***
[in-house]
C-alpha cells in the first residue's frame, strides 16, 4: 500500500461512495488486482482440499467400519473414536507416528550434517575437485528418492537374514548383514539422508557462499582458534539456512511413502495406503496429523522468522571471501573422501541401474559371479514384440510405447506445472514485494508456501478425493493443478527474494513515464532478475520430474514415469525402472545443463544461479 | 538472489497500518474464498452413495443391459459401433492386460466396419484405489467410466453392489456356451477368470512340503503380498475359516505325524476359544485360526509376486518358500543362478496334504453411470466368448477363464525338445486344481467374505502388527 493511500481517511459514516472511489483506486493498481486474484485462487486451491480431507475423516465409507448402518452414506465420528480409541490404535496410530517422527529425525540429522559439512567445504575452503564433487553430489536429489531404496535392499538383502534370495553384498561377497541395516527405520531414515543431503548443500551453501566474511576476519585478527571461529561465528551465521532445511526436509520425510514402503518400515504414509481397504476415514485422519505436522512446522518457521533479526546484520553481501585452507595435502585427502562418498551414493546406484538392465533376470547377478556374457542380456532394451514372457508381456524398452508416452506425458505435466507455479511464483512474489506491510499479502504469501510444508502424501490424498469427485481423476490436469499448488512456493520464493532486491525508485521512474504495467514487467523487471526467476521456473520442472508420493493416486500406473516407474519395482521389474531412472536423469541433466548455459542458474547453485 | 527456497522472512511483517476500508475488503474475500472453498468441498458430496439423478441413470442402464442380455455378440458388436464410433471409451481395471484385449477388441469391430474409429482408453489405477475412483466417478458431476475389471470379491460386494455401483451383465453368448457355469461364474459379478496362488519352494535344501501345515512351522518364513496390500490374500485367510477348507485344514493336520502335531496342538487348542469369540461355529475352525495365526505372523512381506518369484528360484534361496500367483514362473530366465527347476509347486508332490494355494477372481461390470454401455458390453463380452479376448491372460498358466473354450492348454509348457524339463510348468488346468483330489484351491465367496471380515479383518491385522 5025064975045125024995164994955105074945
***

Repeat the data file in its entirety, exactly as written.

[in-house]
C-alpha cells in the first residue's frame, strides 16, 4: 500500500461512495488486482482440499467400519473414536507416528550434517575437485528418492537374514548383514539422508557462499582458534539456512511413502495406503496429523522468522571471501573422501541401474559371479514384440510405447506445472514485494508456501478425493493443478527474494513515464532478475520430474514415469525402472545443463544461479 | 538472489497500518474464498452413495443391459459401433492386460466396419484405489467410466453392489456356451477368470512340503503380498475359516505325524476359544485360526509376486518358500543362478496334504453411470466368448477363464525338445486344481467374505502388527 493511500481517511459514516472511489483506486493498481486474484485462487486451491480431507475423516465409507448402518452414506465420528480409541490404535496410530517422527529425525540429522559439512567445504575452503564433487553430489536429489531404496535392499538383502534370495553384498561377497541395516527405520531414515543431503548443500551453501566474511576476519585478527571461529561465528551465521532445511526436509520425510514402503518400515504414509481397504476415514485422519505436522512446522518457521533479526546484520553481501585452507595435502585427502562418498551414493546406484538392465533376470547377478556374457542380456532394451514372457508381456524398452508416452506425458505435466507455479511464483512474489506491510499479502504469501510444508502424501490424498469427485481423476490436469499448488512456493520464493532486491525508485521512474504495467514487467523487471526467476521456473520442472508420493493416486500406473516407474519395482521389474531412472536423469541433466548455459542458474547453485 | 527456497522472512511483517476500508475488503474475500472453498468441498458430496439423478441413470442402464442380455455378440458388436464410433471409451481395471484385449477388441469391430474409429482408453489405477475412483466417478458431476475389471470379491460386494455401483451383465453368448457355469461364474459379478496362488519352494535344501501345515512351522518364513496390500490374500485367510477348507485344514493336520502335531496342538487348542469369540461355529475352525495365526505372523512381506518369484528360484534361496500367483514362473530366465527347476509347486508332490494355494477372481461390470454401455458390453463380452479376448491372460498358466473354450492348454509348457524339463510348468488346468483330489484351491465367496471380515479383518491385522 5025064975045125024995164994955105074945